The rioting in Baltimore is a national news story with nearly infinite important aspects dealing with extremely important issues in American life.

An unimportant, though interesting, aspect of this story is the effect the violence and rioting has had on this week's series between the White Sox and Orioles.

Games initially scheduled for Monday and Tuesday were postponed — to be made up during a May 28 doubleheader — and the Orioles and Major League Baseball will play Wednesday's game at 2 p.m. ET in front of a record crowd of zero.

The gates to Oriole Park at Camden Yards will be closed to the public on Wednesday afternoon. The start time was moved up to abide by Baltimore's citywide and weeklong curfew of 10 p.m. ET. There will be no fans allowed inside the stadium as concerns about public safety still exist.

[MORE WHITE SOX: Second White Sox-Orioles game postponed in Baltimore]

This will be a bit of historic trivia to baseball fans, as it will be the first Major League Baseball game ever to have no fans in attendance.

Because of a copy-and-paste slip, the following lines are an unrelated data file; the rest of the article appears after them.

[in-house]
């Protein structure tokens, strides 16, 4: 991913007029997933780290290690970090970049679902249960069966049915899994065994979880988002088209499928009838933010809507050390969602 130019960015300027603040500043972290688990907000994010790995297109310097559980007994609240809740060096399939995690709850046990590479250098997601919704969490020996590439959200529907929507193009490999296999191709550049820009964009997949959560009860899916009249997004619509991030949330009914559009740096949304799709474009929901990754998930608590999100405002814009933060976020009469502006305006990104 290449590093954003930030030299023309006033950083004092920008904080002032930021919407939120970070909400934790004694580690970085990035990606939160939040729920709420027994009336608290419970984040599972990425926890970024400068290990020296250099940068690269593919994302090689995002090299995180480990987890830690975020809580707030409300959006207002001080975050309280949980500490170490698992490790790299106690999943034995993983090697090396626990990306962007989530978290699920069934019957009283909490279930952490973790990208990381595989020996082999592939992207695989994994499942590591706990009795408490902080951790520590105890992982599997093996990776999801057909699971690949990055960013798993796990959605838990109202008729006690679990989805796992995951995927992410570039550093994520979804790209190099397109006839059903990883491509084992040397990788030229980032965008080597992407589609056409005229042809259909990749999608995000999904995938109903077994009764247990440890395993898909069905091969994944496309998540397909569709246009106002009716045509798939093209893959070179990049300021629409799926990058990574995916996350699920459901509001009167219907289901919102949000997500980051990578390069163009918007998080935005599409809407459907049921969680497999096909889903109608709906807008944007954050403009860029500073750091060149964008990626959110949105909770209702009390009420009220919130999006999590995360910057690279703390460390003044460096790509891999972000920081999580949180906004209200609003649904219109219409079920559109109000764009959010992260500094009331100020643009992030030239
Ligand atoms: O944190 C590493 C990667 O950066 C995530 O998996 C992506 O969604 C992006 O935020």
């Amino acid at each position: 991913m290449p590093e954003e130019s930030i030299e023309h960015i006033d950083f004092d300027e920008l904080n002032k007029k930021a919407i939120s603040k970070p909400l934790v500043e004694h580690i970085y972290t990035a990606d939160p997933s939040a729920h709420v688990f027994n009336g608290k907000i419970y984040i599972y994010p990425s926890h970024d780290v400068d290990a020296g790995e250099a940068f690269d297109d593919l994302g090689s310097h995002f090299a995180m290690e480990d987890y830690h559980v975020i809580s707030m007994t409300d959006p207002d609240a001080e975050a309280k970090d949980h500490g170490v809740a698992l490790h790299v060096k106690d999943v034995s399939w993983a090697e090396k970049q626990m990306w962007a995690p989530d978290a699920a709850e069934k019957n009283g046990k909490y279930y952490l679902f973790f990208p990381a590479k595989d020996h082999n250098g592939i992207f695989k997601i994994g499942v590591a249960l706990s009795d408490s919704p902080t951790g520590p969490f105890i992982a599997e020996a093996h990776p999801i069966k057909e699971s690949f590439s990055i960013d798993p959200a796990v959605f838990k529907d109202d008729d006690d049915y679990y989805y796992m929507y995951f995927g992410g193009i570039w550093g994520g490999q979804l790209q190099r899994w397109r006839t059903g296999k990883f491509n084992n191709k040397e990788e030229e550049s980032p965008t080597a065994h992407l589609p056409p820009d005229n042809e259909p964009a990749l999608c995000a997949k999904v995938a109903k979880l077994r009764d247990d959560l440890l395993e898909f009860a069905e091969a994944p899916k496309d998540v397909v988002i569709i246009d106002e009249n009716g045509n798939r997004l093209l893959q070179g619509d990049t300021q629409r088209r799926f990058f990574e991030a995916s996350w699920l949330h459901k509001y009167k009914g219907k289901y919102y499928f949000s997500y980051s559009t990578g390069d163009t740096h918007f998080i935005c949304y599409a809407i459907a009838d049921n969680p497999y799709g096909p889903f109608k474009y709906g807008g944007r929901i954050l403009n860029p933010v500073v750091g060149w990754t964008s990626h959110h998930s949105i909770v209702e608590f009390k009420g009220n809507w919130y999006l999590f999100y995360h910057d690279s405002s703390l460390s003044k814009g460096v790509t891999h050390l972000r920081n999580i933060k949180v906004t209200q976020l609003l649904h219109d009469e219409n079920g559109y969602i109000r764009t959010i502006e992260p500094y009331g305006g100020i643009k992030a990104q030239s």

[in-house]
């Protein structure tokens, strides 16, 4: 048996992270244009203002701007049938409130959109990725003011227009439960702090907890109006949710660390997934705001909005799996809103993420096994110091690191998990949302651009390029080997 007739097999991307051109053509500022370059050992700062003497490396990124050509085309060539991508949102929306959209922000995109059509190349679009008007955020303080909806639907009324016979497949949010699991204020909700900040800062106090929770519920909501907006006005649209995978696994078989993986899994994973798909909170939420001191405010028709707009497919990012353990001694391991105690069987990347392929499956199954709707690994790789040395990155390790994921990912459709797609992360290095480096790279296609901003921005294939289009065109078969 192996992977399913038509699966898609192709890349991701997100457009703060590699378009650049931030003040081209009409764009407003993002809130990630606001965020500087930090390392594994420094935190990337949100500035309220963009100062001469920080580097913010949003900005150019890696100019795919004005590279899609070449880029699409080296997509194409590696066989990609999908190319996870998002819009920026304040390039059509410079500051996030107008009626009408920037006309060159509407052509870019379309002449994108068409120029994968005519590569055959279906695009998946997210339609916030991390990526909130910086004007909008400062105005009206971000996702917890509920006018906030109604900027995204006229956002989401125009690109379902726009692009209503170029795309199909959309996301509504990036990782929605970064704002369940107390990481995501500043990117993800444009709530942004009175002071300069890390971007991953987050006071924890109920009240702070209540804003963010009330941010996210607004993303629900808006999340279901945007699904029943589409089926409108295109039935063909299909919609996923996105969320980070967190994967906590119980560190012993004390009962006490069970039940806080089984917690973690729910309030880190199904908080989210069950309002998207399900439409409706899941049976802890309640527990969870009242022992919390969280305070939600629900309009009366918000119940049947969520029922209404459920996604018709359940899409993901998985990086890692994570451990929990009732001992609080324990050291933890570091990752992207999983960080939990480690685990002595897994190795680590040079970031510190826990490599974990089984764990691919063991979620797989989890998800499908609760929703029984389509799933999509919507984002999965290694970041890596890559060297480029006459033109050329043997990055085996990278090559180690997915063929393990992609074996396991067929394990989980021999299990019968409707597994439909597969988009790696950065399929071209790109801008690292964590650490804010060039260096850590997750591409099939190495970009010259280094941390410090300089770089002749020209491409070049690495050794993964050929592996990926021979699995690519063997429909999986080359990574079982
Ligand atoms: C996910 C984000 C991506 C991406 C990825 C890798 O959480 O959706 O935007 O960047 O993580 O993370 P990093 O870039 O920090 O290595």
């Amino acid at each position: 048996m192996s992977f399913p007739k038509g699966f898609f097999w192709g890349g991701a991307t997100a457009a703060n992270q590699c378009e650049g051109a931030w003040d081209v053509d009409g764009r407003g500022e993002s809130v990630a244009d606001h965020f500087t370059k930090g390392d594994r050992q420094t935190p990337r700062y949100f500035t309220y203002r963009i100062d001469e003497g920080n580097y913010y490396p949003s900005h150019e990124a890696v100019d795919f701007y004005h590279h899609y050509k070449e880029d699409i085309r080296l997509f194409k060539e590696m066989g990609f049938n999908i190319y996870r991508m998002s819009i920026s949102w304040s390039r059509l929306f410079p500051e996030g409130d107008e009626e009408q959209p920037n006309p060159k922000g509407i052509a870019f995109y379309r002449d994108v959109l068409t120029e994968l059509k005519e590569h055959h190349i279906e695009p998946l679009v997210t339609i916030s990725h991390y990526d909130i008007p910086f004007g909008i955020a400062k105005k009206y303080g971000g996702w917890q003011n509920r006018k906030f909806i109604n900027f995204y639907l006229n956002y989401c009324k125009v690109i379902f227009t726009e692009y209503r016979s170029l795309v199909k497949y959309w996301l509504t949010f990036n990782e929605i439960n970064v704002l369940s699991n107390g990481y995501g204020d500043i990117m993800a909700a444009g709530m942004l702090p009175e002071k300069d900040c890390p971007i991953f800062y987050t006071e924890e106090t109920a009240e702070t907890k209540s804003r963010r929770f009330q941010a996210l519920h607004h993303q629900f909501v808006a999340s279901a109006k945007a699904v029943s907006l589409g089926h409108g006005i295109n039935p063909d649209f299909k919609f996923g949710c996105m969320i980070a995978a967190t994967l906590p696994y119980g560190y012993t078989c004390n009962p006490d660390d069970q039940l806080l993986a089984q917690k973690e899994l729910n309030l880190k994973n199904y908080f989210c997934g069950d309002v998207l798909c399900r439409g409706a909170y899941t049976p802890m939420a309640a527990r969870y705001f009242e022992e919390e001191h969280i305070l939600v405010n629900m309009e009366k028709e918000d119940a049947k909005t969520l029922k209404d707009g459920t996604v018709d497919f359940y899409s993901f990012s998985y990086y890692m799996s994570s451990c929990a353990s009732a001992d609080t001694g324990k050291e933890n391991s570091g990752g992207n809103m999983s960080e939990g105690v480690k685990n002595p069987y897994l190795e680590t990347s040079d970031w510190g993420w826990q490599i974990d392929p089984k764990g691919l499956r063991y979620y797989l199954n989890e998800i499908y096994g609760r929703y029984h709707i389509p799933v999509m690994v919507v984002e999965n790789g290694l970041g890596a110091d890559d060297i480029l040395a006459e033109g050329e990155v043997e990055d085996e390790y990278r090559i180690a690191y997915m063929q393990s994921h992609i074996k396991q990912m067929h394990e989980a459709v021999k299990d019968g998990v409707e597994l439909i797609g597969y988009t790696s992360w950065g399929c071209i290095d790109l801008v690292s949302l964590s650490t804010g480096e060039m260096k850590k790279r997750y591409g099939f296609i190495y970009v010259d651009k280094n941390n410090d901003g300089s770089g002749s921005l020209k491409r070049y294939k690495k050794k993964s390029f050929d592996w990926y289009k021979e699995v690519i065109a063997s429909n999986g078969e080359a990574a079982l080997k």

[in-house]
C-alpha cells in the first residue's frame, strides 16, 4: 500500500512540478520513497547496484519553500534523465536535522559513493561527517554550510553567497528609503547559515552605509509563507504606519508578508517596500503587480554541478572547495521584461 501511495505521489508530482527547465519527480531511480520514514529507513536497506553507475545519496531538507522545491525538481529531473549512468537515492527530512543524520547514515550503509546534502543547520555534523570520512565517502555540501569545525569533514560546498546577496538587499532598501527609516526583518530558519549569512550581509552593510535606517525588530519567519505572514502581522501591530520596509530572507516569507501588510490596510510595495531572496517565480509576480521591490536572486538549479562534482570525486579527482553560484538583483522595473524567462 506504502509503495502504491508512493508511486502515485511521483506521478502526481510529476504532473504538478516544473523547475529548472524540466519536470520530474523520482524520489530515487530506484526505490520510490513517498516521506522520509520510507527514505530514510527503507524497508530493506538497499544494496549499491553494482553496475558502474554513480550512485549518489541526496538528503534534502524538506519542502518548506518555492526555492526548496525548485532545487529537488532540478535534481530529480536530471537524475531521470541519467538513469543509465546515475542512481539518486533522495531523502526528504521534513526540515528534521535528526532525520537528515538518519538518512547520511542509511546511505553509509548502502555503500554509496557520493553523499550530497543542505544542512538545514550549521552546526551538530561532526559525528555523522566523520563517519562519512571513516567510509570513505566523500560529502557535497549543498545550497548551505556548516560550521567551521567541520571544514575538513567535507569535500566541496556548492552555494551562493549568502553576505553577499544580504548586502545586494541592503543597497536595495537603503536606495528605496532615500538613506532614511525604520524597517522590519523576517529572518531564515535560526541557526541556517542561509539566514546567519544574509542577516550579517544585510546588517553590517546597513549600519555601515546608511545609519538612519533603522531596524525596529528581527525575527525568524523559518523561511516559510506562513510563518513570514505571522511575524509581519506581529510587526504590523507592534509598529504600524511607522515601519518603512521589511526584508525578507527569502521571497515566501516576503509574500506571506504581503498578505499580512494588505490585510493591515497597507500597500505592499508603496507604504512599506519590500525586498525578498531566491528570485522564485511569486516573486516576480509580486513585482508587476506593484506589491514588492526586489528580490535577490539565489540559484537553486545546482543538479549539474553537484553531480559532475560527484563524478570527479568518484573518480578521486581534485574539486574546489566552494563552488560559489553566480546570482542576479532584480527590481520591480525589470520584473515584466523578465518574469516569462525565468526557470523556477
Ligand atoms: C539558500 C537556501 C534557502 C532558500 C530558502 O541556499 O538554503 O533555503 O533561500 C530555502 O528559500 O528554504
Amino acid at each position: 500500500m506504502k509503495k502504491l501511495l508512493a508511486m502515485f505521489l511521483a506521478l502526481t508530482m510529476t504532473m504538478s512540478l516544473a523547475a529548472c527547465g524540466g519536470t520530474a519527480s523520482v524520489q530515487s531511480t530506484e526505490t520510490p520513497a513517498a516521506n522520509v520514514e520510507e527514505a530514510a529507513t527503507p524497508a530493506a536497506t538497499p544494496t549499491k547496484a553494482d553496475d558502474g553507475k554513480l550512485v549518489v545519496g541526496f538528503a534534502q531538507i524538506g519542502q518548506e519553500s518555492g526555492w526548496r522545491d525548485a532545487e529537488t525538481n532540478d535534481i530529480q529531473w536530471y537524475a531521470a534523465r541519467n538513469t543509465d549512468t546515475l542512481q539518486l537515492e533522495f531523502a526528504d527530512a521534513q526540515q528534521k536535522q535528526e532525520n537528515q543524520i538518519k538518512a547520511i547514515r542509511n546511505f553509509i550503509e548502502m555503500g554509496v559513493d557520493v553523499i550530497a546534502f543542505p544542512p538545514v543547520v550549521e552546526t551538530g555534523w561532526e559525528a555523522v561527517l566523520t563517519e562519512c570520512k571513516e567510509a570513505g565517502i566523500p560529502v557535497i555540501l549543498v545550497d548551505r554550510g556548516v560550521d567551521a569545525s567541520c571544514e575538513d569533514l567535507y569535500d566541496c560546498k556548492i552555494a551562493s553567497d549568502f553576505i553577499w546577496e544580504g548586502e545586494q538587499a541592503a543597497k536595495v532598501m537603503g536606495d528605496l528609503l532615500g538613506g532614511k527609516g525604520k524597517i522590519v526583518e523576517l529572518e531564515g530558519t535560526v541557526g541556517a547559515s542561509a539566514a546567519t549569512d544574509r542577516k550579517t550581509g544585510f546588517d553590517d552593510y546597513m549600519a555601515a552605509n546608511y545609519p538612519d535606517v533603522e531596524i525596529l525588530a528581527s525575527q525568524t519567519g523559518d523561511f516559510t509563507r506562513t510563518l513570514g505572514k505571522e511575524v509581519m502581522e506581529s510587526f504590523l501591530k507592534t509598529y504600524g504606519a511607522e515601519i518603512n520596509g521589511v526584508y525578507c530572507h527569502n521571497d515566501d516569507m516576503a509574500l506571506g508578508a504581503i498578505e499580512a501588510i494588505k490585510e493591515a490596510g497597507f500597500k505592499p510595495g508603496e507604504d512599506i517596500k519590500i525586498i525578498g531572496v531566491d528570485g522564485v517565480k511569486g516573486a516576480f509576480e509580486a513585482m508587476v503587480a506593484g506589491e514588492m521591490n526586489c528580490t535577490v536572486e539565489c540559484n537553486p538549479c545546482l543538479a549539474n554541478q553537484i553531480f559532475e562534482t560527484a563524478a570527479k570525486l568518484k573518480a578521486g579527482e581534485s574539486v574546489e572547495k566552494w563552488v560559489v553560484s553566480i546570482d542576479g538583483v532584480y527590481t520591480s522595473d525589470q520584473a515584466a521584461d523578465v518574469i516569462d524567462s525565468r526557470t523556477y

As Thorn, the official historian of Major League Baseball, noted in that tweet, the previous all-time low attendance mark was six, coming way back in 1882.

More recently, the A's and Mariners played a 1979 game in front of an announced attendance of 653 fans in Oakland (though it seems that number was closer to 250). In 2011, Hurricane Irene forced a doubleheader between the Marlins and Reds in South Florida. A fan at the afternoon game did a headcount and posted his findings on Twitter: 347 fans in the stands.

Wednesday's game between the White Sox and Orioles in Baltimore is expected be the lowest-attended Major League Baseball game of all time.

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The reason is an upsetting one, and MLB commissioner Rob Manfred pointed out the league's sympathy to the situation in Baltimore.

"After conversations with the Orioles and local officials, we believe that these decisions are in the best interests of fan safety and the deployment of city resources," Manfred said. "Our thoughts are with all those who have been affected by violence in Baltimore, and everyone in our game hopes for peace and the safety of a great American city."

Actual history is being created in Baltimore this week. But one effect will result in some baseball history, as well.